Bitcoin Bounces Back After A Dip Below $30,000

Cryptocurrency bitcoin gained a lot of value on Wednesday. That happened after a dip to below $30,000 a day earlier, with which the entire profit of this year disappeared. The coin gained almost a fifth in value to more than 34,000 dollars, only to fall slightly again.


There does not seem to be a real, demonstrable reason for the increase in value. In the wake of bitcoin, other cryptos such as ether and XRP also gained in value.

The digital currency peaked at more than $63,000 in early April. Since then, the value of the currency has fallen sharply. First, reference was made to the fact that the electric car maker Tesla stopped accepting payments in bitcoins due to environmental concerns. Later, the Chinese government took action against so-called bitcoin miners.

Many of those mining computers are located in China, while bitcoin has been banned in that country since 2017. In recent months, the governments of several Chinese provinces have taken action against the data centres where mining takes place last week in Sichuan. China wants to reduce electricity consumption by the miners.

Meanwhile, there are also concerns about tether, a so-called stablecoin whose price should be pegged to the dollar. Tether is now the world’s third-largest digital currency with a market value of more than $60 billion. Some investors are concerned that the tether issuer does not have enough dollar reserves to justify its peg to the dollar.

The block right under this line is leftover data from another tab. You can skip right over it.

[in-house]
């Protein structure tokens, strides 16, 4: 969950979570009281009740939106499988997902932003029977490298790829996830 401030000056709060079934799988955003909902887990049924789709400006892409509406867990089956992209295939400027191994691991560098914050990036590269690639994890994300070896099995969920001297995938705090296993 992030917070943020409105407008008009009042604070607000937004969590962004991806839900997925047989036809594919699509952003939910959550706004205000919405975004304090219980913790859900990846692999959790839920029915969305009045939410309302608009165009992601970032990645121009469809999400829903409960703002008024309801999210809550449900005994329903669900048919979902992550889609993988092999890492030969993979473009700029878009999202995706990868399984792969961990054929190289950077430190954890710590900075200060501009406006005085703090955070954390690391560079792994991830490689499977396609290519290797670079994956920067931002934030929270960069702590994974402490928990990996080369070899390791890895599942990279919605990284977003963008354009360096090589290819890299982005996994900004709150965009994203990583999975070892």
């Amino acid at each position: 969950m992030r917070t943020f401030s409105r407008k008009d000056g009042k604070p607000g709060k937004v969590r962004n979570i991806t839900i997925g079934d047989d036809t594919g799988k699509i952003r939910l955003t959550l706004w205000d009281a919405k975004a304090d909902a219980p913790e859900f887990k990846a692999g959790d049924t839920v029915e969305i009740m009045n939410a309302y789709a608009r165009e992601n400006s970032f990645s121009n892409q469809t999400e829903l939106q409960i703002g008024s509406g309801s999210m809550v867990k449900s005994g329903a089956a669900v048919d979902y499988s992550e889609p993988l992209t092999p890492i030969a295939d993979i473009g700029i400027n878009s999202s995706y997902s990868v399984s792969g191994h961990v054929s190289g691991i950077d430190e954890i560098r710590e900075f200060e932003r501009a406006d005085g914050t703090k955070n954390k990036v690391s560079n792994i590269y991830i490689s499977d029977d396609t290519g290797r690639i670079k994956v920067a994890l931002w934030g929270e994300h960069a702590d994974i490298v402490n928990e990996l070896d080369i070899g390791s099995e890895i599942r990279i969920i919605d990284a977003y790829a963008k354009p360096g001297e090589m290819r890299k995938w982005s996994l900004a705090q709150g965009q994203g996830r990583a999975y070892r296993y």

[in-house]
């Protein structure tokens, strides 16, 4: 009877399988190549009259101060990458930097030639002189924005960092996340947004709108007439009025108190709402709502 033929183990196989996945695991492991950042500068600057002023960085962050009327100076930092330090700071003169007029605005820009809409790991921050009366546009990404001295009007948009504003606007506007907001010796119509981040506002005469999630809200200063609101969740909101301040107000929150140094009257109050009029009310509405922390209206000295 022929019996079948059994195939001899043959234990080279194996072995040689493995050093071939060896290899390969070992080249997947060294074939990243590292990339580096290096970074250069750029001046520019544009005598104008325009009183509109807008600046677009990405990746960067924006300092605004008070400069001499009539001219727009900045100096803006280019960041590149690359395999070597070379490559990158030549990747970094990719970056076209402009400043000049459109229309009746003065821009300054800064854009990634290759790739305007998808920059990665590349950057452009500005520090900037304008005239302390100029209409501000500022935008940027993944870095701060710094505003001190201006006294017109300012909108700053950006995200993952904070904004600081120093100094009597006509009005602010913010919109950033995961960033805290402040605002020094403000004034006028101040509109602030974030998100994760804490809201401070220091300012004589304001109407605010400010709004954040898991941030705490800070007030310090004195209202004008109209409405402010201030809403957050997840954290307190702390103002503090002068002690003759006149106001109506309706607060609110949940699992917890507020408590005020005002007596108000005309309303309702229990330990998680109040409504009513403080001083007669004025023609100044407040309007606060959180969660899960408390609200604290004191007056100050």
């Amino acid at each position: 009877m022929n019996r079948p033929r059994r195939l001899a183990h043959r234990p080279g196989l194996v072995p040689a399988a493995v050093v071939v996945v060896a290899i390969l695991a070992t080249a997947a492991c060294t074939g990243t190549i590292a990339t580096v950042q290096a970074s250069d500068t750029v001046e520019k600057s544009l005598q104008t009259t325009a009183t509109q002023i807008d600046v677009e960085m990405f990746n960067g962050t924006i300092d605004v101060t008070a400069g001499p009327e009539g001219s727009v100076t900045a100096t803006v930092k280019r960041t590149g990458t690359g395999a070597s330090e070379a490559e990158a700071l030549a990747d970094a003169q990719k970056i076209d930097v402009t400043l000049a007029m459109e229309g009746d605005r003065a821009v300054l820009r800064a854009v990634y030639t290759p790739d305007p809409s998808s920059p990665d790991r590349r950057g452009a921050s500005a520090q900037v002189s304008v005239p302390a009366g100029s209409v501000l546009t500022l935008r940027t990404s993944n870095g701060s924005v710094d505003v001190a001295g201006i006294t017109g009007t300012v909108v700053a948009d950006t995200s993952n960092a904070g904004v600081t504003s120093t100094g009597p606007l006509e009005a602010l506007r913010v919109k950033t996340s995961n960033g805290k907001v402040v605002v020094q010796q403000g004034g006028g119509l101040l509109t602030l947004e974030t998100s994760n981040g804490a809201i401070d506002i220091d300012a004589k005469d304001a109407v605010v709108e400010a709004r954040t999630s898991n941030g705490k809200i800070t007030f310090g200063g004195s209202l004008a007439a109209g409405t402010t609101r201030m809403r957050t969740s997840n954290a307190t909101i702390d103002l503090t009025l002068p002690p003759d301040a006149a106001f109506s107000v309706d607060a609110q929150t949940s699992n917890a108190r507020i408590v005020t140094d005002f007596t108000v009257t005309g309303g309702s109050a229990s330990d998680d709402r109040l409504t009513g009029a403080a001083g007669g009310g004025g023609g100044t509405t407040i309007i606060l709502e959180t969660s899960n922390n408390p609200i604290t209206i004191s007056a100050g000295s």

The company behind tether previously revealed that about 76 percent of its dollar reserves were backed by cash and other liquid assets. In the end, just under 4 percent was actually cash. In addition, a large part was covered by securities in the form of short-term debt.

Tether and Bitfinex, a digital currency-affiliated exchange, previously settled with the New York Public Prosecutor’s Office. He accused the firms of moving hundreds of millions of dollars to hide the $850 million loss in customer and company funds. Tether and Bitfinex agreed to an $18.5 million settlement and were banned from operating in New York State. The companies did not admit any wrongdoing.

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